The OEE Uplift Approach.

1. Cockpit

To start with, you will need a data hub or manufacturing intelligence system that brings together one or multiple data sources and visualizes OEE data in a dashboard. In the dashboard, you will be able to see granular information on the components that make up OEE and where there are weaknesses in your production.

2. Planning

Once you have the data and see there is room for improvement, you’ll have a kick-off meeting with your stakeholders. If you are in a lean improvement team, you’ll want to talk with people on the shop-floor and find out whether or not the analysis you have on micro-stops, for example, is the same as what they experience in their day.

Then you go into a dialogue about it with stakeholders and align on the improvement focus. This is important because if you want to improve micro-stops, you can’t also focus on improving changeovers or improving unexpected technical breakdowns.

3. Analyzing

Now that you have defined what you want to improve, you go into a deep analysis of, for example, what’s causing the micro-stops. Here you can use frequency studies, Gemba, or other tools from Lean and Six Sigma to figure out what is happening.

Then you take your analysis back to the factory and create baselines. For example, in the last three months, you have seen that there are 50 minutes of micro-stops each day. Then you establish the target for the sprint, such as reducing the micro-stops from 50 minutes to 25 minutes per day. This should be something that is challenging but achievable. If you make it too hard, you will lose engagement in the process.

Importantly, before starting implementation, Mikkel focuses on workshops with teams and getting engagement. Get the team on the ground to provide their opinions and commit to solutions. This is so important as your team needs to own it and want to make the improvements themselves. If you just go in and tell people what to do, you will struggle to make changes.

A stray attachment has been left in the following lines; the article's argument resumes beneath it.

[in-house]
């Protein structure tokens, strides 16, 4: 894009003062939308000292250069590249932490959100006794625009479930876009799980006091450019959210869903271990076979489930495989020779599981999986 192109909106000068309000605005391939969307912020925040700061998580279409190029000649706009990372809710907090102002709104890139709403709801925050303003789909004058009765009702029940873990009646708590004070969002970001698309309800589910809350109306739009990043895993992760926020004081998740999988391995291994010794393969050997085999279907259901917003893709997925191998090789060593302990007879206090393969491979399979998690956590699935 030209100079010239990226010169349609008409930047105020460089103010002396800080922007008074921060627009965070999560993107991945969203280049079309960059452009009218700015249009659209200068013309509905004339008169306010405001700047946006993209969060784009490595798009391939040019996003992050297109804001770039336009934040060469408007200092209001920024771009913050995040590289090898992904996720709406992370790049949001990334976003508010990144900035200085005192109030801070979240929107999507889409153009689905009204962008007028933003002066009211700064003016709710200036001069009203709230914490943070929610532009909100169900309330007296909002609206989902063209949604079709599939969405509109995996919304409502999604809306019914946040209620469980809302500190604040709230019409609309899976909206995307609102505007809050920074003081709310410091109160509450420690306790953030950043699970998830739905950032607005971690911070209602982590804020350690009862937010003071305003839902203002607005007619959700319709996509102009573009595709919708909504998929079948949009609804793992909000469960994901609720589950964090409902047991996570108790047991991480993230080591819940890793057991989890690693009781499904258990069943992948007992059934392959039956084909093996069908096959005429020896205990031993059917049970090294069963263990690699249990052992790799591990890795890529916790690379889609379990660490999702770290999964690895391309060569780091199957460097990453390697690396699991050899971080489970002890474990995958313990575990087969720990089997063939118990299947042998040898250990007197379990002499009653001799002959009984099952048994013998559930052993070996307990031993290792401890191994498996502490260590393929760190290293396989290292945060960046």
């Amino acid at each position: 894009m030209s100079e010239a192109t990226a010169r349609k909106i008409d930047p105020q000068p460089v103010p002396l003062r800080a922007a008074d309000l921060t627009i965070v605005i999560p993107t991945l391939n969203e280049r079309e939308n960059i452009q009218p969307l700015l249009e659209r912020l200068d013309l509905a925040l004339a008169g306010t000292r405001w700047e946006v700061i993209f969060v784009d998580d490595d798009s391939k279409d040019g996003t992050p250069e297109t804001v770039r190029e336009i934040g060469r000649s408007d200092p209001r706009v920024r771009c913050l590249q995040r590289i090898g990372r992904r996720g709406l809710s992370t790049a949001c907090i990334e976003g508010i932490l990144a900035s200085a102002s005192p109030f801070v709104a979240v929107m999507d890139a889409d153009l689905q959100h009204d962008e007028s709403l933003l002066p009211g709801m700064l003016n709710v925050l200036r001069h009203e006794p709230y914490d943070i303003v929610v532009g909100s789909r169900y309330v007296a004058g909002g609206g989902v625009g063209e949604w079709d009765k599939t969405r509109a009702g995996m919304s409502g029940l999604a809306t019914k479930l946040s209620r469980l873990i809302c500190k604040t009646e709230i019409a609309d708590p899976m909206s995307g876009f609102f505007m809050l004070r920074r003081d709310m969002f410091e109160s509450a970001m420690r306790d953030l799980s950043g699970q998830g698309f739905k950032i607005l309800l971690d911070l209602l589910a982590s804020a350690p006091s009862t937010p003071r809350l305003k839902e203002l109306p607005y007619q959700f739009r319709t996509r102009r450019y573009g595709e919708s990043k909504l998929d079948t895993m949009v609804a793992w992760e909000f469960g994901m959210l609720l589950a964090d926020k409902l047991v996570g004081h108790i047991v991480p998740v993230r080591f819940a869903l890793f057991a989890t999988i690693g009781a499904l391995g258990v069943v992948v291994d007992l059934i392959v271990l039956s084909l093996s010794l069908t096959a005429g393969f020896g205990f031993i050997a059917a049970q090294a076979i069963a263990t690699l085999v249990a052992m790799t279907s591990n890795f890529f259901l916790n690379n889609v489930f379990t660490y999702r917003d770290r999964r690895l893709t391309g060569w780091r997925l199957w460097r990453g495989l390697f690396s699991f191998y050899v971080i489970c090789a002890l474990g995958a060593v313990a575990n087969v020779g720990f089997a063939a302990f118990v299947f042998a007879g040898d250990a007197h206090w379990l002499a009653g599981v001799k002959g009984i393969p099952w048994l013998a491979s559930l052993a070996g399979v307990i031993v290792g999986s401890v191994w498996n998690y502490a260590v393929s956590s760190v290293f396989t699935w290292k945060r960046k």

Finally, you identify the actions you can take that will make the biggest impact while also being doable. This then goes into an action log.

4. Implementation

This phase is focused on taking the action log and making it part of day-to-day business.

Here, you gradually implement new ways of working and track performance via production data and with regular check-ins. In short, you want to take in information about the good days and focus on making them occur more regularly.

It’s also good to start small and then scale up to ensure manageable and sustainable changes.

5. Standardize

Now that you have made the change, you want to make it a standard operating procedure (SOP). You need to have this best practice that can be distributed to similar lines throughout your operations.

The SOPs require training, and they need to be visible for the operators and presented in a way that is easy for them to understand.

6. Review

Now you can reflect on your learning, not only on the performance changes, but also the uplift process—what went well and what went bad.

Then you write down your final review documentation and share it with all the relevant teams; include the focus of the uplift, the results, and the learnings from the process.

Success with the OEE Uplift Approach

The OEE Uplift approach is a powerful tool for optimizing manufacturing operations and fostering a culture of continuous improvement. I hope Mikkel’s insights and structured improvement processes help you achieve the improvement you want in your production environment.

For more insights and practical tips like the OEE Uplift approach and other operational improvement strategies, stay tuned to Manufacturing Matters. If you have any questions or topics you’d like us to cover, feel free to reach out to us via LinkedIn or email.

Remember to subscribe to Manufacturing Matters to get notified when the next episode is available on Spotify, Apple Podcasts, YouTube, Amazon Music, and other popular podcast directories.